Thursday, November 13, 2008

Cultural identity journeys

There are many reasons why I'm thrilled Barack Obama was elected the next president of the United States. One of them that's low on the list in terms of the country's priorities ranks rather high when it comes to my own personal life: Obama comes from a multicultural background.

This is especially relevant to me right now, as it seems that Nico, my multicultural six-year-old son, is undergoing a cultural identity crisis. There are some days when he isn't sure what he is, and other days when he wishes he were something else. Recently, he told me, "I hate my skin color. I don't want to be tan. I want to be black." Other days, he says he wants to be white, like his brother. Actually, Nolan is not white - he's more like Baby Pink. More disturbing to me is when Nico says, "Nolan looks like a Chinese boy!" Well, that's because he is Chinese (Taiwanese, to be specific), I tell Nico. And so are you, I remind him. The boys are half Taiwanese, a quarter Italian, and the rest a mix of English and American Indian.

For a while, Nico was irritated by all of this. Whenever Vic and I tried to explain his cultural roots to him, he'd dismiss us: "I just want to be an American flag guy." You can, we told him, but you should still understand all the cultures that shape you. This past summer, between kindergarten and first grade, Nico was teased by someone at day camp. He was ridiculed for being Chinese. So I decided it was time to send Nico to Chinese School.

In a few weeks, I'll be giving a social studies presentation to Nico's first grade class about Taiwan. I was happy when his teacher called to ask me if I'd be willing to consider the idea. Nico said he'd like to help me. I hope this will help him feel more connected to his Asian heritage. I do understand his desire to fit in - it reminds me of my own longing to assimilate when I was his age - but understanding it doesn't make it sting any less.

When I was Nico's age, I used to be terribly embarrassed when my mother would speak Taiwanese to me in public places or when she would take off her shoes at people's homes. My parents were immigrants, so we learned about Canadian and American culture together. Halloween, for instance, was something that took us a little while to figure out. My mom took me, dressed as a princess, trick or treating for the first time when I was in preschool. That year, my dad prepared elaborate little paper bags filled with goodies for trick-or-treaters. Even though we lived in a high-rise apartment building, he wanted to make sure we were ready. To this day, he considers Halloween an important social occasion. I do too.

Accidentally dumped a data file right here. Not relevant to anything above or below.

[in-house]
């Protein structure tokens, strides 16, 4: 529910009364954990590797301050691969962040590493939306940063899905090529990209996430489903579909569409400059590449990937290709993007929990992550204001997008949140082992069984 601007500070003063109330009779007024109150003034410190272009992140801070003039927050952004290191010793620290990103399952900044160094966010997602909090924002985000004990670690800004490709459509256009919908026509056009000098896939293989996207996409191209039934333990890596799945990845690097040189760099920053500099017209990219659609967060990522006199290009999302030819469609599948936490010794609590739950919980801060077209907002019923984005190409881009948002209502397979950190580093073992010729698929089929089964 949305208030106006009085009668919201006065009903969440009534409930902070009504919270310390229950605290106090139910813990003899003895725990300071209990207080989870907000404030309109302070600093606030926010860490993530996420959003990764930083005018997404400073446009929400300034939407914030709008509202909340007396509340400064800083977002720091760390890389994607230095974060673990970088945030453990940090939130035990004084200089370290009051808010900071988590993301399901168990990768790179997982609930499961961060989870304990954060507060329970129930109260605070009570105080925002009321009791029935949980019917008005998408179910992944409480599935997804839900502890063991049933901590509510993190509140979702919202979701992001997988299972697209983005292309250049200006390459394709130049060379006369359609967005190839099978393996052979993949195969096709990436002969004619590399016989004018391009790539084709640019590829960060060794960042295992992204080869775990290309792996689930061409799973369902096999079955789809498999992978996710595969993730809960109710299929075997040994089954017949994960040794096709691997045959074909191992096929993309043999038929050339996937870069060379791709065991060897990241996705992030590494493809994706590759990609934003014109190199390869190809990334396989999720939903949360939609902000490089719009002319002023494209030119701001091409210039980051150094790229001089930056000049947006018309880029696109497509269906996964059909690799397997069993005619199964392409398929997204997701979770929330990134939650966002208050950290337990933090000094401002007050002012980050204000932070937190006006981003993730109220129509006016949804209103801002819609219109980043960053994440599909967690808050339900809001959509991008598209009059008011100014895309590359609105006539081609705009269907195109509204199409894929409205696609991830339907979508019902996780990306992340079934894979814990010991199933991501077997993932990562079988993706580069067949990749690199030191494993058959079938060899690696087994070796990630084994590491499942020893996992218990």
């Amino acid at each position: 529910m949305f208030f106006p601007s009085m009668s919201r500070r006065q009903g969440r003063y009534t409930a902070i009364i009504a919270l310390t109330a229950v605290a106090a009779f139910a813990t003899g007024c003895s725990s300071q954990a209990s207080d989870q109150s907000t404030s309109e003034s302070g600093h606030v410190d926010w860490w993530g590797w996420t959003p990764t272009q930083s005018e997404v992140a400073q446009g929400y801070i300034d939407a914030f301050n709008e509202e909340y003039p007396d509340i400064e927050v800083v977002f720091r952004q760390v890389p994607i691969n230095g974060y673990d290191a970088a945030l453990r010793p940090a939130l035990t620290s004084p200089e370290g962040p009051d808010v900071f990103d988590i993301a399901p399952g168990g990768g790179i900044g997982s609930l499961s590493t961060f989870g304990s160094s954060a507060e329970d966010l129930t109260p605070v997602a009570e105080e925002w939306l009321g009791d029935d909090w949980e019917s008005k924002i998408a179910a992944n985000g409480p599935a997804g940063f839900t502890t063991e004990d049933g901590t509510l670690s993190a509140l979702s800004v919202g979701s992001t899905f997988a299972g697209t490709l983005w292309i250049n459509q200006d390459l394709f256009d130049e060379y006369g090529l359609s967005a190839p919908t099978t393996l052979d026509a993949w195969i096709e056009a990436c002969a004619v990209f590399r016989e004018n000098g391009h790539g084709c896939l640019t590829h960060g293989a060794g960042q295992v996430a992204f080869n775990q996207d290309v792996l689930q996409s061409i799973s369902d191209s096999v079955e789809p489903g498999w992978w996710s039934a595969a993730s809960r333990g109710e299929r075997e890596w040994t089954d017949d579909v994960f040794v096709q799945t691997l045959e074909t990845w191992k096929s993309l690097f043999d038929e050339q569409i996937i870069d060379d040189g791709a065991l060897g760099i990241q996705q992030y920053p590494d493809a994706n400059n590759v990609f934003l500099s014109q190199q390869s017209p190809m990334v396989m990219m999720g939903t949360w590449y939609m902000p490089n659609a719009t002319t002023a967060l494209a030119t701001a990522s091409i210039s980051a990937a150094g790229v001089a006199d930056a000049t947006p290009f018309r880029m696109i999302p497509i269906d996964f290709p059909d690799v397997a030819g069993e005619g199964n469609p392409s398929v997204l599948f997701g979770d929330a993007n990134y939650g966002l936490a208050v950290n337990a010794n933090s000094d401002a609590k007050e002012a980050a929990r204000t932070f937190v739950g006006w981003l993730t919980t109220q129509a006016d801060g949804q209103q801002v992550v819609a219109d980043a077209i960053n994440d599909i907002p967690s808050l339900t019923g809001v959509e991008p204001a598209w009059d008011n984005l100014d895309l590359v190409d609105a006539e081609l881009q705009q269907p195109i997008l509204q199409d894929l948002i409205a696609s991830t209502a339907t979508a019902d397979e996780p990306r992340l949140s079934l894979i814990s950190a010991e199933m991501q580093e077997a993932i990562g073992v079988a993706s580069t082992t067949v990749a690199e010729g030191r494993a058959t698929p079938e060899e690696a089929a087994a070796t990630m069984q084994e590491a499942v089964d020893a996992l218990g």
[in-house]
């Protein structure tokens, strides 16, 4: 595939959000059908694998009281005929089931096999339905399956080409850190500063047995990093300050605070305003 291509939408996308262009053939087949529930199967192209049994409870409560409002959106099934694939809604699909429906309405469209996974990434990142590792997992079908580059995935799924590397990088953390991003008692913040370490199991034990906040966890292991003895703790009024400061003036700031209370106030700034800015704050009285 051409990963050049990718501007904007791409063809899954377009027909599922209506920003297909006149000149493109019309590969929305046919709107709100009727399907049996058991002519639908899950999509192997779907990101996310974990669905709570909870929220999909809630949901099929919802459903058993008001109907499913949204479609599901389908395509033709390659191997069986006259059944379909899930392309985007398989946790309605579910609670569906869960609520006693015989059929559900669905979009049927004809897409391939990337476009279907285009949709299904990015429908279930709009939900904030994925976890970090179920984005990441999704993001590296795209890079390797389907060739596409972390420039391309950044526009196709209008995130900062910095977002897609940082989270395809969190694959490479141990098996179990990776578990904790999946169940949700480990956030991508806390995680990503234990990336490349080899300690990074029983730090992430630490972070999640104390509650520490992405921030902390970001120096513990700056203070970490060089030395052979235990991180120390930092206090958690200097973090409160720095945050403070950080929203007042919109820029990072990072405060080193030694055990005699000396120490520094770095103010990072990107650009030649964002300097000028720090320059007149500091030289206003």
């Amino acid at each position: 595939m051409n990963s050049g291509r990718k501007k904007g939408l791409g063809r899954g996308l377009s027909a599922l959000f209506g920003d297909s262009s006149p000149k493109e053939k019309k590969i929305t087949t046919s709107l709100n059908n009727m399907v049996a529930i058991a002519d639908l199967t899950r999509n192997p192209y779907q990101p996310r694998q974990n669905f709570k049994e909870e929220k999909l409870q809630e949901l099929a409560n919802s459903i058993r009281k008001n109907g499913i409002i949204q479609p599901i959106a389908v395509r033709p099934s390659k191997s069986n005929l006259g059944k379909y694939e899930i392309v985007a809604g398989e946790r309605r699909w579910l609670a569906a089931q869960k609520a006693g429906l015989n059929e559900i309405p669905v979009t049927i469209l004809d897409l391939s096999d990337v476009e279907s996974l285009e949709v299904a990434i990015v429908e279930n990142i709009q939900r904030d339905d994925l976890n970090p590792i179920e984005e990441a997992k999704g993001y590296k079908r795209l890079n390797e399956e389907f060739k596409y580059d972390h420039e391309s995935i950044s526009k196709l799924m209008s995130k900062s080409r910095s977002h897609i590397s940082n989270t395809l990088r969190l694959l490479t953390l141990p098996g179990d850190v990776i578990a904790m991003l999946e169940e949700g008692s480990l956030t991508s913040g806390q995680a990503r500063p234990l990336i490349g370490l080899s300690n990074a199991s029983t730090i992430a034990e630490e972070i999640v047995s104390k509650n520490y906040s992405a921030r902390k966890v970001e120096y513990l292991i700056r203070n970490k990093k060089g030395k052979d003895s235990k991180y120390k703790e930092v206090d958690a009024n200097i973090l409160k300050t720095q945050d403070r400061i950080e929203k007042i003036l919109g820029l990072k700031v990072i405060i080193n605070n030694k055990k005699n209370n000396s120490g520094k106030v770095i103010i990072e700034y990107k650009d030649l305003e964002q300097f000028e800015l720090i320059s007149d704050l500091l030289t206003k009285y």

For Nico and Nolan, I admit I feel a bit unprepared for the cultural identity issues they will encounter growing up. Since they are half Asian, I don't know if they will be confronted with a different set of issues than I faced.

It's going to be a journey for all of us.


Ken Kesegich said...

Lisa: You have such an interesting story to tell, and the talent to tell it, so I hope you're thinking about writing a book someday that captures your experiences -- a memoir, a novel, or some other form that expands on the themes covered so sensitively in your posting (and in other writing of yours that I've read).

Anonymous said...

I hate to sound like a broken record, but you should come to the RACE exhibit at the Cleveland Museum of Natural History.

Jacey said...

Hi Lisa,

Remember me from the ARM May Conference in NY? Great cultural identity post. I also struggle with raising supposedly non-racialized kids, given that their ethnicity (Dutch, Icelandic, German, Irish and Ukranian) is invisible. Any ideas on this? - particularly as it relates to so-called Caucasian children's ethnic identities.
I think as women and as mothers we tend not to be direct and upfront, so I will try to be both. Would you consider posting a link to my blog? (you have it from your ARM paper, I believe) I haven't done links yet, but when I do rants, ravings and ruminations will be there.

Brenna said...

First, while I agree it may not have been #1 priority of most American voters, I think Obama's multi-ethnic heritage is a big deal worldwide. Sort of the entire world thinking, "Holy cow, maybe Americans are not as totally full of crap as we've feared."

With respect to Nico, I admit I've sat with this for a while. Thalia's not herself multi-racial (in fact, I was remarking to Chris the other day that ethnically she's probably the least mutt-like person in our family), she clearly lives in a multi-racial family. Nobody as far as I know has teased her yet about looking different from the other kids. Maybe it's because she's little yet, and also there's a kid from Thailand in her class. But it may be coming.

Maybe some day, when the time comes, you can give the same presentation to Thalia's class! Or give me pointers on how to do it...